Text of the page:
Consequently a reasonably accurate estimate of the time of the birth of Christ would be in March or April of the year 2 B.C., perhaps pure speculation around the time of the Lyrid meteor shower. It is difficult to put the birth much earlier in the year in view of Luke's testimony concerning the shepherds in the fields, which seems to imply that Christ was not born in the winter. It may be suggested, then, that the bimillenary birth date might be, say, April 1 of the year 1999.
Two closing comments: (l) the writer has recentlyshown (Observatory 111, 121) that pairs of morning and evening conjunctionssuch as those described by Sinnott are actually very common. In fact whenevera Venus-Jupiter morning conjunction of more than 19· elongation occurs,it is followed about ten months later by a similar evening one. Unknownboth to Stockwell and to Swift, an evening conjunction occurred on March9 of 5 B.C. While it would be attractive to those preferring an earlierdeath date of Herod to assume that the 6 and 5 B.C. conjunctions were involvedin the astrologers' visit rather than the later ones, this would put thebirth of Christ rather early in the year; also it is unlikely that Herodwould have been at his palace in Jerusalem in early March rather than inhis usual winter quarters in Jericho.
And (2) it appears probable to the writer thatthe reason that Luke's narrative of the Christmas story differs so significantlyfrom Matthew's (in not mentioning the astrologers, the "star,"or the flight to Egypt) may simply be that Luke was anxious to disassociateastrology completely from his account of the origin of Christianity, whereasMatthew was not so sensitive on that point. This question can best be leftto the theologians!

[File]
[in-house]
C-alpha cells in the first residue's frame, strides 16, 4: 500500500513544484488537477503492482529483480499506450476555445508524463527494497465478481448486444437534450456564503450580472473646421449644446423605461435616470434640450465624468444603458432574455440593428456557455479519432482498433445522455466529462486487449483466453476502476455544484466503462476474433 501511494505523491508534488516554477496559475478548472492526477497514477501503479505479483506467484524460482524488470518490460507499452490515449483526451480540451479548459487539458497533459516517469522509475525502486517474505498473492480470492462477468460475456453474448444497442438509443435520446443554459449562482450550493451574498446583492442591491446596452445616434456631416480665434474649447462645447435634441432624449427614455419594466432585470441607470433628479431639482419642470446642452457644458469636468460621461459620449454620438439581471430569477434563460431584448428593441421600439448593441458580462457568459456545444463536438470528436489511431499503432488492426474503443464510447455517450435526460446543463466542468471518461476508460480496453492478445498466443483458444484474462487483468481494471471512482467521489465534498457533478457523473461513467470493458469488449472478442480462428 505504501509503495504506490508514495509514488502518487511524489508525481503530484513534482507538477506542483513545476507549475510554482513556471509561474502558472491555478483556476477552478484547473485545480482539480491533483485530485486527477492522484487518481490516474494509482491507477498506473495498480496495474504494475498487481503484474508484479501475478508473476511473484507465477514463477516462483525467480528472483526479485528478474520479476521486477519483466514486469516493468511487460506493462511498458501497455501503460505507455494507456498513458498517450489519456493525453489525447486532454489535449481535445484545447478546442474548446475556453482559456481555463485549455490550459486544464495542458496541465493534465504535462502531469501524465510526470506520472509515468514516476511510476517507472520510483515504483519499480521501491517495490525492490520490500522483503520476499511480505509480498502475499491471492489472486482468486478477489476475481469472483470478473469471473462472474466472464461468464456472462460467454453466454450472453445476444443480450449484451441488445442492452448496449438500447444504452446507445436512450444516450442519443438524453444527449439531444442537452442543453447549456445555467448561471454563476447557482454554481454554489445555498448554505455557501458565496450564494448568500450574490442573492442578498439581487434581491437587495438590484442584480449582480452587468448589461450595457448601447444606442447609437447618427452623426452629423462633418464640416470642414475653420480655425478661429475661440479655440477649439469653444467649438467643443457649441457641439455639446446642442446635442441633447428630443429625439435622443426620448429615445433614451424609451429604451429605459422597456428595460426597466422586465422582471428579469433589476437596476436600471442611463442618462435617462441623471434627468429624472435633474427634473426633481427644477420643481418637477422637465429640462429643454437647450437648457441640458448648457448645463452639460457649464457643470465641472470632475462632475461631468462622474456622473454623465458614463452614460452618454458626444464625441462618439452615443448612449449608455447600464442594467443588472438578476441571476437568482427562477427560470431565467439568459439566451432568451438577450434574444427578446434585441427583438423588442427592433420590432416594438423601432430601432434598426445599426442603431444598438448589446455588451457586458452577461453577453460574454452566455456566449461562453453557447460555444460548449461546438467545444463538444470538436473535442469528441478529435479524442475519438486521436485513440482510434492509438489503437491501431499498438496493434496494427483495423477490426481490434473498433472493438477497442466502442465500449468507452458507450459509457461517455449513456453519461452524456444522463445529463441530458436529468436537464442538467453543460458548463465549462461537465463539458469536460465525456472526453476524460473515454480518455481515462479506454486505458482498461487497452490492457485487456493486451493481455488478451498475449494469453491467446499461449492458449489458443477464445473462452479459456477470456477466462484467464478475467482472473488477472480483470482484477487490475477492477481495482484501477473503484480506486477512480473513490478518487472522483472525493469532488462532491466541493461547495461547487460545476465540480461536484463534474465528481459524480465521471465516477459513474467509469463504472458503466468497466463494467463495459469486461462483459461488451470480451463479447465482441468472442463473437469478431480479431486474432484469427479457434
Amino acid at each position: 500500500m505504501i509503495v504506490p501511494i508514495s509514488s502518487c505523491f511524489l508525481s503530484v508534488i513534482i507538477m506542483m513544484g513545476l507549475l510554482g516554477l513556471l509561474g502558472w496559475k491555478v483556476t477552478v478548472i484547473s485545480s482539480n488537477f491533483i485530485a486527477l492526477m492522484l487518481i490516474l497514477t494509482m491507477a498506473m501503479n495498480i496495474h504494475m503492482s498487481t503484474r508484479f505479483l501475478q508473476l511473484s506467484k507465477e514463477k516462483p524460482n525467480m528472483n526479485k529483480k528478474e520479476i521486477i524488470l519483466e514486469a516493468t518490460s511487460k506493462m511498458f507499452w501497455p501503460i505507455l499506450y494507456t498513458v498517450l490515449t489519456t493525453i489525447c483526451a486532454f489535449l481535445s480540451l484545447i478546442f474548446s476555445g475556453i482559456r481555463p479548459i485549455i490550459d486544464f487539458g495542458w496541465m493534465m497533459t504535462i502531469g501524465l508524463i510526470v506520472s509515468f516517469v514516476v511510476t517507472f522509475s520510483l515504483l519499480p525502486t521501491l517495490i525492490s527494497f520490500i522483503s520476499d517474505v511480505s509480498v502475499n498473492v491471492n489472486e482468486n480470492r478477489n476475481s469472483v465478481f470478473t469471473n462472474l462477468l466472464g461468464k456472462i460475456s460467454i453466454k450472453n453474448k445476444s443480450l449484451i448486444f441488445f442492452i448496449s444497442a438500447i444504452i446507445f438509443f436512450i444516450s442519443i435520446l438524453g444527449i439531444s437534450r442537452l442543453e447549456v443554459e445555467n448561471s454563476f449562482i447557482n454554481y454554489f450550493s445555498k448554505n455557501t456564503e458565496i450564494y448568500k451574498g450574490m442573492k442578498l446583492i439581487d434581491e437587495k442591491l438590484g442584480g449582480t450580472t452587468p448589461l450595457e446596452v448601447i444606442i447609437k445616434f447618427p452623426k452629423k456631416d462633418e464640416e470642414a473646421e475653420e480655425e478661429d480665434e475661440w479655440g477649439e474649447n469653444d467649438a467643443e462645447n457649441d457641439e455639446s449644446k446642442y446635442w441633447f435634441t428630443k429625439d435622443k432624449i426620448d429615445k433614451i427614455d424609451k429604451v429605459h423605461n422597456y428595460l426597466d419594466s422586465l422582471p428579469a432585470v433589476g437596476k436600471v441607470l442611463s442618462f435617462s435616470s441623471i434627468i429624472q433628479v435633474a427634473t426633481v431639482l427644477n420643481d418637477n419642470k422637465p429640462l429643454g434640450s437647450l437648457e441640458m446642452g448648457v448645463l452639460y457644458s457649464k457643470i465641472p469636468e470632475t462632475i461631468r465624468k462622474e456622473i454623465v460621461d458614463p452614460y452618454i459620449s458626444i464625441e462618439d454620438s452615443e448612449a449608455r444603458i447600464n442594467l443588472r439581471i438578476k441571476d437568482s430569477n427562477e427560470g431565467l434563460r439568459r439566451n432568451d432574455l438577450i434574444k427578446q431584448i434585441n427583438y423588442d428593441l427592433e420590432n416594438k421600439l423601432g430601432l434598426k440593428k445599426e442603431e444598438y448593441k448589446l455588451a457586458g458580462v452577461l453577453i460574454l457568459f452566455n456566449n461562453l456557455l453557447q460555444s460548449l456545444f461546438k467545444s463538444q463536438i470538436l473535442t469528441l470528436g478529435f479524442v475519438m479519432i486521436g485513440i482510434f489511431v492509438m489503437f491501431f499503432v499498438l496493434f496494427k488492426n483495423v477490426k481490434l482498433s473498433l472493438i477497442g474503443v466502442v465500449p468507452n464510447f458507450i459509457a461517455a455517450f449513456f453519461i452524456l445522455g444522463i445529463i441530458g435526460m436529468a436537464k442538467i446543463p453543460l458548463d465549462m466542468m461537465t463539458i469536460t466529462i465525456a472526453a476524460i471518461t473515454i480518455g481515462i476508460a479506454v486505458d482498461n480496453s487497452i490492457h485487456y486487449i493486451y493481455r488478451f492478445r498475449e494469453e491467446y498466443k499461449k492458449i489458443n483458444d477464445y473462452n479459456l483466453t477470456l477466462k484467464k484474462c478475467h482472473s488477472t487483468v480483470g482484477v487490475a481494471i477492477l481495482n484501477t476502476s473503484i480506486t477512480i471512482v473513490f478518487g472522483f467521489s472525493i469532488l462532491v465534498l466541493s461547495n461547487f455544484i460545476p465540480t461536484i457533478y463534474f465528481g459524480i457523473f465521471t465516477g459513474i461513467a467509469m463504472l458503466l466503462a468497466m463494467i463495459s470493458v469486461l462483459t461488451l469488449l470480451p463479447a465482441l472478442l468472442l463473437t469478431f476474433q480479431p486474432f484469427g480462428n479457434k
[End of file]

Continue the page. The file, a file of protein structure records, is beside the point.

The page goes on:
I am much indebted to Professor Eldon J. Epp of the Department of Religionof Case Western Reserve University for introducing me to some of the recentliterature on this subject, and to the University Library for making manyreferences available through interlibrary loan.
Burke-Gaffney, W. 1937, J. Roy. Astr. Soc. Canada, 31, 417.
Federer, C. A. 1968, Sky & Telescope, 36, 396.
Hughes, D. 1979, The Star of Bethlehem, (New York: Pocket Books).
Martin, E. L. 1978, The Birth of Christ Recalculated!, (Pasadena:Foundation for Biblical Research).
Mosley, J. 1987, The ChristmasStar, (Los Angeles: Griffith Observatory).
Ruggles, C. 1990, Nature, 345, 669.
Sinnott, R. W. 1968, Sky & Telescope, 36, 384.
Sinnott, R. W. 1986, Sky & Telescope, 72, 632.
Stockwell, J. M. 1892, Astr. J., 12, 124.
Swift, J. 1893, Astr. & Astr., 12, 105.
Tuckerman, B. 1962, Planetary, Lunar, and Solar Positions 601 B.C. toA.D. 1, (Philadelphia: American Philosophical Society).
Dr. William Bidelman is now an Emeritus Professor following some 41 yearsof astronomical teaching and research at some of America's finest universities.He has worked mainly in stellar spectroscopy, and is perhaps best knownas the discoverer of the "phosphorous" and "mercury"stars. This is his first paper dealing with the solar system.
Reprinted from the Planetarian, Vol 20, #3, September 1991. Copyright1991 International Planetarium Society. For permission to reproduce pleasecontact Executive Editor, Sharon Shanks.